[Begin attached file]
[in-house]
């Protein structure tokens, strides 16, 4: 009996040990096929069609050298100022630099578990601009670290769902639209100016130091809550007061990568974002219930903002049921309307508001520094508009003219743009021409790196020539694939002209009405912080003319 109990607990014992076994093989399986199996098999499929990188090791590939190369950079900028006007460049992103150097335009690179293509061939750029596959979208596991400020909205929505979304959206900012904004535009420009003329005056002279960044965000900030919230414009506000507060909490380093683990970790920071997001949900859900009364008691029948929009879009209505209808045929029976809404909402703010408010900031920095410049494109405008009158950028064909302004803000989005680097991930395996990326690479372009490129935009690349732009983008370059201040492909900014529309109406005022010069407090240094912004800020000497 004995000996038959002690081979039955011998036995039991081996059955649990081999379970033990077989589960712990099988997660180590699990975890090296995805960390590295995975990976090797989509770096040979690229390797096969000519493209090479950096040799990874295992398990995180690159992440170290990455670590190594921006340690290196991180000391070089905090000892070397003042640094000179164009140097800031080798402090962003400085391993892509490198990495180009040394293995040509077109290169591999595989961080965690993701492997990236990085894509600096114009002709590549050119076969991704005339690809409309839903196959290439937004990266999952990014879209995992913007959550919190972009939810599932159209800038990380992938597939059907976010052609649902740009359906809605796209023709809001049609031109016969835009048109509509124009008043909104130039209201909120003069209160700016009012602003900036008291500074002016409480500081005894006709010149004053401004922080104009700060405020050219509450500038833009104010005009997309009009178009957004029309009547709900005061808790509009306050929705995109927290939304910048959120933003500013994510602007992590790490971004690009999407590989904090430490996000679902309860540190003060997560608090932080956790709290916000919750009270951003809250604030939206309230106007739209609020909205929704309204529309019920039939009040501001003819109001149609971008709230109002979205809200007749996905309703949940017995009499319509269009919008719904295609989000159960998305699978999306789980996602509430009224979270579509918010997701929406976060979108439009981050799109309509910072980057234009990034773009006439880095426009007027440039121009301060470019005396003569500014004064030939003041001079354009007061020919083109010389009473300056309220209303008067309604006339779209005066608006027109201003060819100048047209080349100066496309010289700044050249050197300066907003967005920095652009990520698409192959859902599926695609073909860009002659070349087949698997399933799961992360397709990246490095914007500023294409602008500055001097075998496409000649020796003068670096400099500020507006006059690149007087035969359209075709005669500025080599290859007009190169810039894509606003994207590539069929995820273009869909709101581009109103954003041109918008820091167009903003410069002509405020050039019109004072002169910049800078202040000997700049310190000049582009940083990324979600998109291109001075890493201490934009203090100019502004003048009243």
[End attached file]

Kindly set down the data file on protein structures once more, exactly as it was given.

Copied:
[in-house]
């Protein structure tokens, strides 16, 4: 009996040990096929069609050298100022630099578990601009670290769902639209100016130091809550007061990568974002219930903002049921309307508001520094508009003219743009021409790196020539694939002209009405912080003319 109990607990014992076994093989399986199996098999499929990188090791590939190369950079900028006007460049992103150097335009690179293509061939750029596959979208596991400020909205929505979304959206900012904004535009420009003329005056002279960044965000900030919230414009506000507060909490380093683990970790920071997001949900859900009364008691029948929009879009209505209808045929029976809404909402703010408010900031920095410049494109405008009158950028064909302004803000989005680097991930395996990326690479372009490129935009690349732009983008370059201040492909900014529309109406005022010069407090240094912004800020000497 004995000996038959002690081979039955011998036995039991081996059955649990081999379970033990077989589960712990099988997660180590699990975890090296995805960390590295995975990976090797989509770096040979690229390797096969000519493209090479950096040799990874295992398990995180690159992440170290990455670590190594921006340690290196991180000391070089905090000892070397003042640094000179164009140097800031080798402090962003400085391993892509490198990495180009040394293995040509077109290169591999595989961080965690993701492997990236990085894509600096114009002709590549050119076969991704005339690809409309839903196959290439937004990266999952990014879209995992913007959550919190972009939810599932159209800038990380992938597939059907976010052609649902740009359906809605796209023709809001049609031109016969835009048109509509124009008043909104130039209201909120003069209160700016009012602003900036008291500074002016409480500081005894006709010149004053401004922080104009700060405020050219509450500038833009104010005009997309009009178009957004029309009547709900005061808790509009306050929705995109927290939304910048959120933003500013994510602007992590790490971004690009999407590989904090430490996000679902309860540190003060997560608090932080956790709290916000919750009270951003809250604030939206309230106007739209609020909205929704309204529309019920039939009040501001003819109001149609971008709230109002979205809200007749996905309703949940017995009499319509269009919008719904295609989000159960998305699978999306789980996602509430009224979270579509918010997701929406976060979108439009981050799109309509910072980057234009990034773009006439880095426009007027440039121009301060470019005396003569500014004064030939003041001079354009007061020919083109010389009473300056309220209303008067309604006339779209005066608006027109201003060819100048047209080349100066496309010289700044050249050197300066907003967005920095652009990520698409192959859902599926695609073909860009002659070349087949698997399933799961992360397709990246490095914007500023294409602008500055001097075998496409000649020796003068670096400099500020507006006059690149007087035969359209075709005669500025080599290859007009190169810039894509606003994207590539069929995820273009869909709101581009109103954003041109918008820091167009903003410069002509405020050039019109004072002169910049800078202040000997700049310190000049582009940083990324979600998109291109001075890493201490934009203090100019502004003048009243």